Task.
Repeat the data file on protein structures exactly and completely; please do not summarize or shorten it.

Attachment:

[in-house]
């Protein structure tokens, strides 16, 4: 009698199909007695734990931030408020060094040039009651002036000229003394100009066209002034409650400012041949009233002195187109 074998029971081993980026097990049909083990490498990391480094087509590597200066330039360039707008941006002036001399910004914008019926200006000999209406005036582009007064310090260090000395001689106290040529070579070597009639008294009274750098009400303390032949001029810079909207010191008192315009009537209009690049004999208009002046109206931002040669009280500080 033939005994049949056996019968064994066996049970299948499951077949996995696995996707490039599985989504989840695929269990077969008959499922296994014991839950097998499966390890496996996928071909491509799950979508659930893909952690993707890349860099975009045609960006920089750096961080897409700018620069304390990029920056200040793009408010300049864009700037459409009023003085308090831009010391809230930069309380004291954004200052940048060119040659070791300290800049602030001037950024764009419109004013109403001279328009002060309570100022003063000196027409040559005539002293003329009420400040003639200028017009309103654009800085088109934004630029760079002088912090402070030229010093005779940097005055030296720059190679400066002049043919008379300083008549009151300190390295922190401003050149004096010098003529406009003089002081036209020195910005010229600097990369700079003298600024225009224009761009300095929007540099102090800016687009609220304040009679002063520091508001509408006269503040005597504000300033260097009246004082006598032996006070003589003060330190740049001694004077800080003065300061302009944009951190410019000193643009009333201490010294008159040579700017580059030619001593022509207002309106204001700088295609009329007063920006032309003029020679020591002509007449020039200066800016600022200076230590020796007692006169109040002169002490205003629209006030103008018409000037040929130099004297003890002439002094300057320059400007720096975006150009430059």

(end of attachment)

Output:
[in-house]
């Protein structure tokens, strides 16, 4: 009698199909007695734990931030408020060094040039009651002036000229003394100009066209002034409650400012041949009233002195187109 074998029971081993980026097990049909083990490498990391480094087509590597200066330039360039707008941006002036001399910004914008019926200006000999209406005036582009007064310090260090000395001689106290040529070579070597009639008294009274750098009400303390032949001029810079909207010191008192315009009537209009690049004999208009002046109206931002040669009280500080 033939005994049949056996019968064994066996049970299948499951077949996995696995996707490039599985989504989840695929269990077969008959499922296994014991839950097998499966390890496996996928071909491509799950979508659930893909952690993707890349860099975009045609960006920089750096961080897409700018620069304390990029920056200040793009408010300049864009700037459409009023003085308090831009010391809230930069309380004291954004200052940048060119040659070791300290800049602030001037950024764009419109004013109403001279328009002060309570100022003063000196027409040559005539002293003329009420400040003639200028017009309103654009800085088109934004630029760079002088912090402070030229010093005779940097005055030296720059190679400066002049043919008379300083008549009151300190390295922190401003050149004096010098003529406009003089002081036209020195910005010229600097990369700079003298600024225009224009761009300095929007540099102090800016687009609220304040009679002063520091508001509408006269503040005597504000300033260097009246004082006598032996006070003589003060330190740049001694004077800080003065300061302009944009951190410019000193643009009333201490010294008159040579700017580059030619001593022509207002309106204001700088295609009329007063920006032309003029020679020591002509007449020039200066800016600022200076230590020796007692006169109040002169002490205003629209006030103008018409000037040929130099004297003890002439002094300057320059400007720096975006150009430059």